Henry Winkler's dyslexic hero gives kids with learning difficulties the last laugh
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By Henry Winkler
Winkler and his wife, Stacey, who is a child welfare advocate, are parents to three adult children. All of them have learning difficulties; and they're all college graduates pursuing careers that interest them. In fact, it was when his stepson was identified with learning disabilities that Winkler, at age 31, finally understood what he'd been grappling with all his life. "We had him tested in third grade, and everything they said about him, I said, 'Oh, my God, that's me!'" he recalls.
Based on his experiences as a child, as a parent, and as a supporter of various initiatives to benefit children, Winkler has developed a strong sense of what kids need to be successful. One of the essentials is friends. Hank Zipzer has two loyal friends who take his learning problems matter-of-factly, and often rely on his strengths. This was not the case for Winkler, who remembers being very socially awkward. "I was not able in any way to be successful socially," he says. "I mean, I had a nice personality, I had a girlfriend. But I didn't know quite how to be with that girl in a social situation where I was not roaming around talking to every other human being in the place, leaving her standing by herself.
"Also, something Hank has that doesn't come from his friends is resilience," Winkler adds. "He figures out, 'Okay, I've gotten myself into hot water, but there's more than one way to solve a problem.' He uses his imagination and his spirit." When Winkler talks to kids of all ages during book signings and other public appearances, he urges them to build their resilience. "I always say you have to think of yourself as one of those toys [weighted] with sand in the bottom," he says. "You punch it and it goes over, but it comes right back up again.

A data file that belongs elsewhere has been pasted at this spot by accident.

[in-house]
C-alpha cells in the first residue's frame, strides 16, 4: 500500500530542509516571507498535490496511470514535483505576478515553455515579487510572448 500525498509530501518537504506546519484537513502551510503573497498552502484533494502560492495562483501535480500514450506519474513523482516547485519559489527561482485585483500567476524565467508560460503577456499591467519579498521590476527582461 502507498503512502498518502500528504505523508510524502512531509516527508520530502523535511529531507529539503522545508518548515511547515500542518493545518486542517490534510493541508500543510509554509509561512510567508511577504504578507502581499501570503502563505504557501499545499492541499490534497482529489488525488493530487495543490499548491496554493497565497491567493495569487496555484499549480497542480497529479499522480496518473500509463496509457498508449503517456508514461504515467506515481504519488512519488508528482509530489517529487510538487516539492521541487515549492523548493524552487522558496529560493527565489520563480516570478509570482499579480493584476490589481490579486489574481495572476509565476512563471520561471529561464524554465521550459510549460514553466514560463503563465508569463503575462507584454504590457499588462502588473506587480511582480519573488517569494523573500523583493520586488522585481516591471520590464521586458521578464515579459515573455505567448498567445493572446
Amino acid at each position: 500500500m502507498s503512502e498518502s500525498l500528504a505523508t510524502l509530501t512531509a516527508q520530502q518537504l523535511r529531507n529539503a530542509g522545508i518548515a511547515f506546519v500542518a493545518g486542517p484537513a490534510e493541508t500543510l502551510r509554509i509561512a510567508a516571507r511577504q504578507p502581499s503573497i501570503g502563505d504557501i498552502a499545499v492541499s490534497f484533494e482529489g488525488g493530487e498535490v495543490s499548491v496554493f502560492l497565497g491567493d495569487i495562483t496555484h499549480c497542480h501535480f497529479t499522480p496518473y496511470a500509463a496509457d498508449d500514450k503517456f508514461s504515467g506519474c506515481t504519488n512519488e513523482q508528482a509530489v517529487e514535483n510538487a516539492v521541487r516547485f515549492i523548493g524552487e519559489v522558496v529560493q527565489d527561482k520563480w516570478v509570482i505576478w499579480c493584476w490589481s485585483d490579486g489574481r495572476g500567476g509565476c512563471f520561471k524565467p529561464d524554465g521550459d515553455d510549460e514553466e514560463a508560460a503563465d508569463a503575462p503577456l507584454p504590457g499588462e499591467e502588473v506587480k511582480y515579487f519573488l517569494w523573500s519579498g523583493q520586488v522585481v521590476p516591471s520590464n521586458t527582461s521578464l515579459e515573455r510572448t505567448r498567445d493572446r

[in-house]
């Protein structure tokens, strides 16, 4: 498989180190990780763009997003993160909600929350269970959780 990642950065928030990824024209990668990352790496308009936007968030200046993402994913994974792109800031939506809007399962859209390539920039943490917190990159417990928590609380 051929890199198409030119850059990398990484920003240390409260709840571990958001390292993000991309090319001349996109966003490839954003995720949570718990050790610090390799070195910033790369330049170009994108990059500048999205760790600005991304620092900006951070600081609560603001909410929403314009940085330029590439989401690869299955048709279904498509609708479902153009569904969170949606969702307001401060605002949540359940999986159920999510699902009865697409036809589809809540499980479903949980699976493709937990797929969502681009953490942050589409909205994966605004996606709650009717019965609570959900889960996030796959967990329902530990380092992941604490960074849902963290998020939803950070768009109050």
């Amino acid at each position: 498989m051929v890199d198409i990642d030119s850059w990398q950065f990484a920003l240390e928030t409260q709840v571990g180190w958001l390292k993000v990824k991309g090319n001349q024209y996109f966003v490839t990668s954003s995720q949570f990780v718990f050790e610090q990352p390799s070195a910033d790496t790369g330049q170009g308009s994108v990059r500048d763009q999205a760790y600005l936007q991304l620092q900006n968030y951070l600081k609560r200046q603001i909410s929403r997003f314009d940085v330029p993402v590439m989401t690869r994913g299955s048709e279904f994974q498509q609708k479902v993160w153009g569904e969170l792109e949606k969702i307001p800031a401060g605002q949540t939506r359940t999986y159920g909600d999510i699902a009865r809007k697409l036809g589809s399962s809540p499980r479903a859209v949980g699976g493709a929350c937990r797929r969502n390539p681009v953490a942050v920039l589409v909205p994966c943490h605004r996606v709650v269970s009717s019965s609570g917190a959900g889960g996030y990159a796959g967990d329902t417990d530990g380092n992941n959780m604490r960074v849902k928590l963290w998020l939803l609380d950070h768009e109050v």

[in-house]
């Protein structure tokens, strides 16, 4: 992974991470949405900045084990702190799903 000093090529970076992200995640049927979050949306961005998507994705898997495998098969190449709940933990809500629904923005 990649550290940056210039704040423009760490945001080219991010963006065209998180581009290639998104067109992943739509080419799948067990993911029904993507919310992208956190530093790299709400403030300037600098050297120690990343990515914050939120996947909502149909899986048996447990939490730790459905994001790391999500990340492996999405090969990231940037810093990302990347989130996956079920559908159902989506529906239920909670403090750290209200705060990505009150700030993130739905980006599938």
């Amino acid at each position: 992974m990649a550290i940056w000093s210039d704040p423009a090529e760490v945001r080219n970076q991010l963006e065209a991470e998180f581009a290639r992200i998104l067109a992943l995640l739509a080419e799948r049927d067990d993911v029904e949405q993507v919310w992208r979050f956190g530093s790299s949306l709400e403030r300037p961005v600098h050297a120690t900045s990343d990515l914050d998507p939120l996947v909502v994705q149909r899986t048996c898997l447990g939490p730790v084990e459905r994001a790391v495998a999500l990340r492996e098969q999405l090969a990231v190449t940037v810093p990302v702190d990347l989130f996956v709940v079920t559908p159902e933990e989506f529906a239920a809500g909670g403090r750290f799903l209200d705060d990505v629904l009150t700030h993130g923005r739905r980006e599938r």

"Because it's so easy just not to come back up again," he adds, remembering how discouraged he sometimes became. But Winkler was fortunate enough to have an internal source of direction and drive. "What's amazing is that I was really lucky," he says. "I had a vision from the age of seven of what I wanted to do. I have no idea where it came from; all I know is that I wanted to be an actor. I had no idea how I was going to achieve it, but I knew I needed to do it."
Asked what advice he'd give parents about helping kids with learning difficulties pursue their dreams, Winkler says: "Adults' job on the earth - apart from curing cancer or figuring out the next new bicycle - is to give children a sense of self. Otherwise, that child will never be able to meet their potential." His second piece of advice flows naturally from the first: "It's really, really important," he says, "not to define yourself by the way your child succeeds - or doesn't. If you look closely at them and listen carefully, [you'll find] there's lots to celebrate about them besides [their] geometry [grades]."
His message to kids? "When I sign autographs for children I write: 'You have greatness within you.' When I speak to them, I say: 'It's your job to figure out what your gift is-to dig down deep inside yourself, get it, and give it to the world."